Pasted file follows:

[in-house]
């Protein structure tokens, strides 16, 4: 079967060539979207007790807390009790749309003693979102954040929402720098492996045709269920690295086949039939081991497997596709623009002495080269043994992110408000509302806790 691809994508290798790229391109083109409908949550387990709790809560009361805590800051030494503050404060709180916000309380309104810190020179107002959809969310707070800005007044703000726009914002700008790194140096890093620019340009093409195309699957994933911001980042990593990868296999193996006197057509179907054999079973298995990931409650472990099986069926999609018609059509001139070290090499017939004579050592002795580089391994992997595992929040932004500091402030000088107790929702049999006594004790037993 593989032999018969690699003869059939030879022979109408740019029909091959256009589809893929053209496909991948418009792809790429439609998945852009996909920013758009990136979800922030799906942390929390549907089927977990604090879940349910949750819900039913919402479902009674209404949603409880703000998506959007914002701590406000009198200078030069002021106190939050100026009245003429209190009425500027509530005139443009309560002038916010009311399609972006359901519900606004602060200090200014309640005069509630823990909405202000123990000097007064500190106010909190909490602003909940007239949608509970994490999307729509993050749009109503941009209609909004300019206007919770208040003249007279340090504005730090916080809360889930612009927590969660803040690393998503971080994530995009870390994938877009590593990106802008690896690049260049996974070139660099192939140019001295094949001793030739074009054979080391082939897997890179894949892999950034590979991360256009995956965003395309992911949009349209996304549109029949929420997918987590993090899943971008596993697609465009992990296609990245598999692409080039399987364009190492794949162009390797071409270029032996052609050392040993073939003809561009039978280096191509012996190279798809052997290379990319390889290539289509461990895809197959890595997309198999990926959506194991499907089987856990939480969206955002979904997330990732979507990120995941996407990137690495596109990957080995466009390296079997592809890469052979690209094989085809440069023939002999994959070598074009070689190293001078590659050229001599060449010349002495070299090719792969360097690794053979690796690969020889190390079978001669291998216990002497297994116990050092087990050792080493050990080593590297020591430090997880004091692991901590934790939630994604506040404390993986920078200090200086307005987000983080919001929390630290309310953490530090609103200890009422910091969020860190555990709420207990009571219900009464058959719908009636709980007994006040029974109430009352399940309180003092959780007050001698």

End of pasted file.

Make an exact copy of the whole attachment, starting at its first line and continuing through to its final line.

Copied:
[in-house]
């Protein structure tokens, strides 16, 4: 079967060539979207007790807390009790749309003693979102954040929402720098492996045709269920690295086949039939081991497997596709623009002495080269043994992110408000509302806790 691809994508290798790229391109083109409908949550387990709790809560009361805590800051030494503050404060709180916000309380309104810190020179107002959809969310707070800005007044703000726009914002700008790194140096890093620019340009093409195309699957994933911001980042990593990868296999193996006197057509179907054999079973298995990931409650472990099986069926999609018609059509001139070290090499017939004579050592002795580089391994992997595992929040932004500091402030000088107790929702049999006594004790037993 593989032999018969690699003869059939030879022979109408740019029909091959256009589809893929053209496909991948418009792809790429439609998945852009996909920013758009990136979800922030799906942390929390549907089927977990604090879940349910949750819900039913919402479902009674209404949603409880703000998506959007914002701590406000009198200078030069002021106190939050100026009245003429209190009425500027509530005139443009309560002038916010009311399609972006359901519900606004602060200090200014309640005069509630823990909405202000123990000097007064500190106010909190909490602003909940007239949608509970994490999307729509993050749009109503941009209609909004300019206007919770208040003249007279340090504005730090916080809360889930612009927590969660803040690393998503971080994530995009870390994938877009590593990106802008690896690049260049996974070139660099192939140019001295094949001793030739074009054979080391082939897997890179894949892999950034590979991360256009995956965003395309992911949009349209996304549109029949929420997918987590993090899943971008596993697609465009992990296609990245598999692409080039399987364009190492794949162009390797071409270029032996052609050392040993073939003809561009039978280096191509012996190279798809052997290379990319390889290539289509461990895809197959890595997309198999990926959506194991499907089987856990939480969206955002979904997330990732979507990120995941996407990137690495596109990957080995466009390296079997592809890469052979690209094989085809440069023939002999994959070598074009070689190293001078590659050229001599060449010349002495070299090719792969360097690794053979690796690969020889190390079978001669291998216990002497297994116990050092087990050792080493050990080593590297020591430090997880004091692991901590934790939630994604506040404390993986920078200090200086307005987000983080919001929390630290309310953490530090609103200890009422910091969020860190555990709420207990009571219900009464058959719908009636709980007994006040029974109430009352399940309180003092959780007050001698």